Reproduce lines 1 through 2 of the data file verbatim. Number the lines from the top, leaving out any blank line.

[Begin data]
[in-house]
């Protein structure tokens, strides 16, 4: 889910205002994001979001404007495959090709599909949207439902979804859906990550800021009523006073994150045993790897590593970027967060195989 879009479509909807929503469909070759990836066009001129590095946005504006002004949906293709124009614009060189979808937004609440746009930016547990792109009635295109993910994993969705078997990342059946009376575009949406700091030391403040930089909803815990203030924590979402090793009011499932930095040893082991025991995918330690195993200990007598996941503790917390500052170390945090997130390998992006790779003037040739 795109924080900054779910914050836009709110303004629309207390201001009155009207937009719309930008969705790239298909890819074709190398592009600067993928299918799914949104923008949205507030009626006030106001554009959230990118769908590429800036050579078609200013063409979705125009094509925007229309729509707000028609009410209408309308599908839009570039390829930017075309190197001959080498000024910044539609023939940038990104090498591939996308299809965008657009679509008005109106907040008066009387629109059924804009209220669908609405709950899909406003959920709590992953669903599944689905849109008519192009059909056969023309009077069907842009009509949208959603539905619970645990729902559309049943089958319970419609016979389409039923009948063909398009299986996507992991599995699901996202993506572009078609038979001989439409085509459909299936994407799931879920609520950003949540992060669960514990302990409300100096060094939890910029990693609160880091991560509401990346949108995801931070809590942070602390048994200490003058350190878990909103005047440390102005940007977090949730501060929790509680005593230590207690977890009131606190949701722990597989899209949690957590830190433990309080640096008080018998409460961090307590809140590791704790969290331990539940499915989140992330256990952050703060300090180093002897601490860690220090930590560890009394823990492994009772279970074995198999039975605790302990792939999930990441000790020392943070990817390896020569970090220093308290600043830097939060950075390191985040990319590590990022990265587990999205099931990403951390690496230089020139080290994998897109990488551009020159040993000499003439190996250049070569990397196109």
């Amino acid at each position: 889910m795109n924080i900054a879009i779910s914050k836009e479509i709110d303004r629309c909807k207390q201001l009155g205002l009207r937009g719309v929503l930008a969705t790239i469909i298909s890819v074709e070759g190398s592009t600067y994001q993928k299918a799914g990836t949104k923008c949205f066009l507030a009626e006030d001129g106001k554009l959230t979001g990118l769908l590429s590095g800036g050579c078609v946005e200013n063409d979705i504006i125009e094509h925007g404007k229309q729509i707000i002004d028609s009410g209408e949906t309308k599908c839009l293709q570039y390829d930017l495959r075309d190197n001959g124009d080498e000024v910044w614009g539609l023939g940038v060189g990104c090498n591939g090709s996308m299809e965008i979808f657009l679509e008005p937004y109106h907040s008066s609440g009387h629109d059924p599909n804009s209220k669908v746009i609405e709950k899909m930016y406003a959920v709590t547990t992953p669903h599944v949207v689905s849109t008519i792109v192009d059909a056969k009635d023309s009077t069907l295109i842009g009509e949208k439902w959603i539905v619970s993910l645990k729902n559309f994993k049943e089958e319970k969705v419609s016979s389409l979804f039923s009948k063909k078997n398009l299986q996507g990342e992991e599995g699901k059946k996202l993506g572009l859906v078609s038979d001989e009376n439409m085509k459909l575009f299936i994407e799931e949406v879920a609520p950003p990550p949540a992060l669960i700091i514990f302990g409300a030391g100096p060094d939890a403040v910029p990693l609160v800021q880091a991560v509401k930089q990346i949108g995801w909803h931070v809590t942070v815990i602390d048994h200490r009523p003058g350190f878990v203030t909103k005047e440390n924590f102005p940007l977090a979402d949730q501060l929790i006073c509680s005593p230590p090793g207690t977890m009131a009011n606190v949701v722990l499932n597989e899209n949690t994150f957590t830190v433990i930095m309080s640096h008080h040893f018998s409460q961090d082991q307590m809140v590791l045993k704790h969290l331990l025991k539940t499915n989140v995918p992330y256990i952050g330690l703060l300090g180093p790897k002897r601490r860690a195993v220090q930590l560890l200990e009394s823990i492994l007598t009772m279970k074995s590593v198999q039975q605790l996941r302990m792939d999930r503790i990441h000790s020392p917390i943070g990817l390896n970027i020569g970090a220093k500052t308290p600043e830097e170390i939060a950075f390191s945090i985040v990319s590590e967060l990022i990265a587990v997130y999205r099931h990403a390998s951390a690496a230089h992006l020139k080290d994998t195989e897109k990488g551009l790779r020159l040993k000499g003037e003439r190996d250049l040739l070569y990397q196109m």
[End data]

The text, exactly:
[in-house]
């Protein structure tokens, strides 16, 4: 889910205002994001979001404007495959090709599909949207439902979804859906990550800021009523006073994150045993790897590593970027967060195989 879009479509909807929503469909070759990836066009001129590095946005504006002004949906293709124009614009060189979808937004609440746009930016547990792109009635295109993910994993969705078997990342059946009376575009949406700091030391403040930089909803815990203030924590979402090793009011499932930095040893082991025991995918330690195993200990007598996941503790917390500052170390945090997130390998992006790779003037040739 795109924080900054779910914050836009709110303004629309207390201001009155009207937009719309930008969705790239298909890819074709190398592009600067993928299918799914949104923008949205507030009626006030106001554009959230990118769908590429800036050579078609200013063409979705125009094509925007229309729509707000028609009410209408309308599908839009570039390829930017075309190197001959080498000024910044539609023939940038990104090498591939996308299809965008657009679509008005109106907040008066009387629109059924804009209220669908609405709950899909406003959920709590992953669903599944689905849109008519192009059909056969023309009077069907842009009509949208959603539905619970645990729902559309049943089958319970419609016979389409039923009948063909398009299986996507992991599995699901996202993506572009078609038979001989439409085509459909299936994407799931879920609520950003949540992060669960514990302990409300100096060094939890910029990693609160880091991560509401990346949108995801931070809590942070602390048994200490003058350190878990909103005047440390102005940007977090949730501060929790509680005593230590207690977890009131606190949701722990597989899209949690957590830190433990309080640096008080018998409460961090307590809140590791704790969290331990539940499915989140992330256990952050703060300090180093002897601490860690220090930590560890009394823990492994009772279970074995198999039975605790302990792939999930990441000790020392943070990817390896020569970090220093308290600043830097939060950075390191985040990319590590990022990265587990999205099931990403951390690496230089020139080290994998897109990488551009020159040993000499003439190996250049070569990397196109």